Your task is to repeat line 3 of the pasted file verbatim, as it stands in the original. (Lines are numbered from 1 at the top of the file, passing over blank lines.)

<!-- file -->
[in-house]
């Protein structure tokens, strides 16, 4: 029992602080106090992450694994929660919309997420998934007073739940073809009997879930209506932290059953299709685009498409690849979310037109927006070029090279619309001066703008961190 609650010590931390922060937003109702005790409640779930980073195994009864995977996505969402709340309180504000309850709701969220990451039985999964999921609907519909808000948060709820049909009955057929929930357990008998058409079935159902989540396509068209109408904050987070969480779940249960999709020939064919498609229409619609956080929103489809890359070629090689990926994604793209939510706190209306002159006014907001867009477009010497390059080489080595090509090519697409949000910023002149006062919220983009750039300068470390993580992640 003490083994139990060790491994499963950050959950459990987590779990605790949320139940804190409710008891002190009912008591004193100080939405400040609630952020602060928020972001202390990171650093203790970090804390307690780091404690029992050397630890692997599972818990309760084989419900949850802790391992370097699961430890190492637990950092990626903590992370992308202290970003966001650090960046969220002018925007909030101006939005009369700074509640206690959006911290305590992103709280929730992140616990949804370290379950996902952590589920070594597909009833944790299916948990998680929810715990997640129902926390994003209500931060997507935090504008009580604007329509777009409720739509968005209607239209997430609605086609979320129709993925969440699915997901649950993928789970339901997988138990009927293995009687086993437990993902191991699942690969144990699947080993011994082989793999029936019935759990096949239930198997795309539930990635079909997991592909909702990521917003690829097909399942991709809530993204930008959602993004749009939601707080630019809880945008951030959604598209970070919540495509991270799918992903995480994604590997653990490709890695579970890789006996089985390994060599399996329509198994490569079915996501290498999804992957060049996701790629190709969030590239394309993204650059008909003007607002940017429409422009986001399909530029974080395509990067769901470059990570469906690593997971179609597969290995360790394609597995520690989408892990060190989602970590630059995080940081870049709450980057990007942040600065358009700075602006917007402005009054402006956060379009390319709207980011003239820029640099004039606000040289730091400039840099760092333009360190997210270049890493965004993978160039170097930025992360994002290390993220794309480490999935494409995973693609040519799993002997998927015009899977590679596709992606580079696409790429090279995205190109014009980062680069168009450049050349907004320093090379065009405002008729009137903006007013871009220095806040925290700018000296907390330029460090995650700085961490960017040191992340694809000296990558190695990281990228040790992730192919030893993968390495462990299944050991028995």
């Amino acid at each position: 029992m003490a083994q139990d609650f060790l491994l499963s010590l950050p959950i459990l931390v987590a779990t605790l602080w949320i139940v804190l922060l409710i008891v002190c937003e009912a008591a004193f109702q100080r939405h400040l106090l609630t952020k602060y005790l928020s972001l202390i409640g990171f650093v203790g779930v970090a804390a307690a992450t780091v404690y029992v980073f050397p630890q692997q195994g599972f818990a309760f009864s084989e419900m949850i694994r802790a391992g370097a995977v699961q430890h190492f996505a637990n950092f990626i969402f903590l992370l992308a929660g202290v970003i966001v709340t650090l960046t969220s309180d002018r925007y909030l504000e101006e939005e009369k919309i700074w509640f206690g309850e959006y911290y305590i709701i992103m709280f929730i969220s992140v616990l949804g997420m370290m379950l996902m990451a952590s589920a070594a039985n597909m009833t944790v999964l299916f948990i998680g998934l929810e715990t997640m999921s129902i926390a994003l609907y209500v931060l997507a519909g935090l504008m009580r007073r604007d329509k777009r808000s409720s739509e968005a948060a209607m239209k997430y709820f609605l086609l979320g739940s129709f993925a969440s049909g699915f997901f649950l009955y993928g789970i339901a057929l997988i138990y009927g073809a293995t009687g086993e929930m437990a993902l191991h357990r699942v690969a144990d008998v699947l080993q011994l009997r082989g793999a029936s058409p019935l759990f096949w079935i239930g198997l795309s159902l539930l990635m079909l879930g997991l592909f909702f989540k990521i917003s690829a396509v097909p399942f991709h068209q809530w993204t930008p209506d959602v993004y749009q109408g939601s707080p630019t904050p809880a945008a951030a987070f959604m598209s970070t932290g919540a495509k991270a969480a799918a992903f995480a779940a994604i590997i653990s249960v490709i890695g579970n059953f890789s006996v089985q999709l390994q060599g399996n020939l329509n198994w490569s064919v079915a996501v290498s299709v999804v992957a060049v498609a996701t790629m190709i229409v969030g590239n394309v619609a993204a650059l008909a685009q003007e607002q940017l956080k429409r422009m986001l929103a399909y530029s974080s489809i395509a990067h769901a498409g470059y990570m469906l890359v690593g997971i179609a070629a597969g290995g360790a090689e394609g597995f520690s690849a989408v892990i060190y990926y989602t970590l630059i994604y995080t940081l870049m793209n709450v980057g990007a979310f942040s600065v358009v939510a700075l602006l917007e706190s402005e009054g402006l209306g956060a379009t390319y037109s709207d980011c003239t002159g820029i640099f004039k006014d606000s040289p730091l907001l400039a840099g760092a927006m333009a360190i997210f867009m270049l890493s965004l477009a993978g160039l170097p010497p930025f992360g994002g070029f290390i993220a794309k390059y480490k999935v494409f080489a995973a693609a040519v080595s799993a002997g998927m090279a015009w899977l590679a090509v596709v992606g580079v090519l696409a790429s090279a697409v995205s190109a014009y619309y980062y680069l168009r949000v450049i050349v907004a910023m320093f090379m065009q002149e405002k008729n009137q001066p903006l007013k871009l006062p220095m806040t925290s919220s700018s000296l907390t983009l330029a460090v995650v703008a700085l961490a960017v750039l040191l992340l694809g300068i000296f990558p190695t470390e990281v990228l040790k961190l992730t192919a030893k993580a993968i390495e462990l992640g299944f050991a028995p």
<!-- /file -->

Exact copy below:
């Amino acid at each position: 029992m003490a083994q139990d609650f060790l491994l499963s010590l950050p959950i459990l931390v987590a779990t605790l602080w949320i139940v804190l922060l409710i008891v002190c937003e009912a008591a004193f109702q100080r939405h400040l106090l609630t952020k602060y005790l928020s972001l202390i409640g990171f650093v203790g779930v970090a804390a307690a992450t780091v404690y029992v980073f050397p630890q692997q195994g599972f818990a309760f009864s084989e419900m949850i694994r802790a391992g370097a995977v699961q430890h190492f996505a637990n950092f990626i969402f903590l992370l992308a929660g202290v970003i966001v709340t650090l960046t969220s309180d002018r925007y909030l504000e101006e939005e009369k919309i700074w509640f206690g309850e959006y911290y305590i709701i992103m709280f929730i969220s992140v616990l949804g997420m370290m379950l996902m990451a952590s589920a070594a039985n597909m009833t944790v999964l299916f948990i998680g998934l929810e715990t997640m999921s129902i926390a994003l609907y209500v931060l997507a519909g935090l504008m009580r007073r604007d329509k777009r808000s409720s739509e968005a948060a209607m239209k997430y709820f609605l086609l979320g739940s129709f993925a969440s049909g699915f997901f649950l009955y993928g789970i339901a057929l997988i138990y009927g073809a293995t009687g086993e929930m437990a993902l191991h357990r699942v690969a144990d008998v699947l080993q011994l009997r082989g793999a029936s058409p019935l759990f096949w079935i239930g198997l795309s159902l539930l990635m079909l879930g997991l592909f909702f989540k990521i917003s690829a396509v097909p399942f991709h068209q809530w993204t930008p209506d959602v993004y749009q109408g939601s707080p630019t904050p809880a945008a951030a987070f959604m598209s970070t932290g919540a495509k991270a969480a799918a992903f995480a779940a994604i590997i653990s249960v490709i890695g579970n059953f890789s006996v089985q999709l390994q060599g399996n020939l329509n198994w490569s064919v079915a996501v290498s299709v999804v992957a060049v498609a996701t790629m190709i229409v969030g590239n394309v619609a993204a650059l008909a685009q003007e607002q940017l956080k429409r422009m986001l929103a399909y530029s974080s489809i395509a990067h769901a498409g470059y990570m469906l890359v690593g997971i179609a070629a597969g290995g360790a090689e394609g597995f520690s690849a989408v892990i060190y990926y989602t970590l630059i994604y995080t940081l870049m793209n709450v980057g990007a979310f942040s600065v358009v939510a700075l602006l917007e706190s402005e009054g402006l209306g956060a379009t390319y037109s709207d980011c003239t002159g820029i640099f004039k006014d606000s040289p730091l907001l400039a840099g760092a927006m333009a360190i997210f867009m270049l890493s965004l477009a993978g160039l170097p010497p930025f992360g994002g070029f290390i993220a794309k390059y480490k999935v494409f080489a995973a693609a040519v080595s799993a002997g998927m090279a015009w899977l590679a090509v596709v992606g580079v090519l696409a790429s090279a697409v995205s190109a014009y619309y980062y680069l168009r949000v450049i050349v907004a910023m320093f090379m065009q002149e405002k008729n009137q001066p903006l007013k871009l006062p220095m806040t925290s919220s700018s000296l907390t983009l330029a460090v995650v703008a700085l961490a960017v750039l040191l992340l694809g300068i000296f990558p190695t470390e990281v990228l040790k961190l992730t192919a030893k993580a993968i390495e462990l992640g299944f050991a028995p």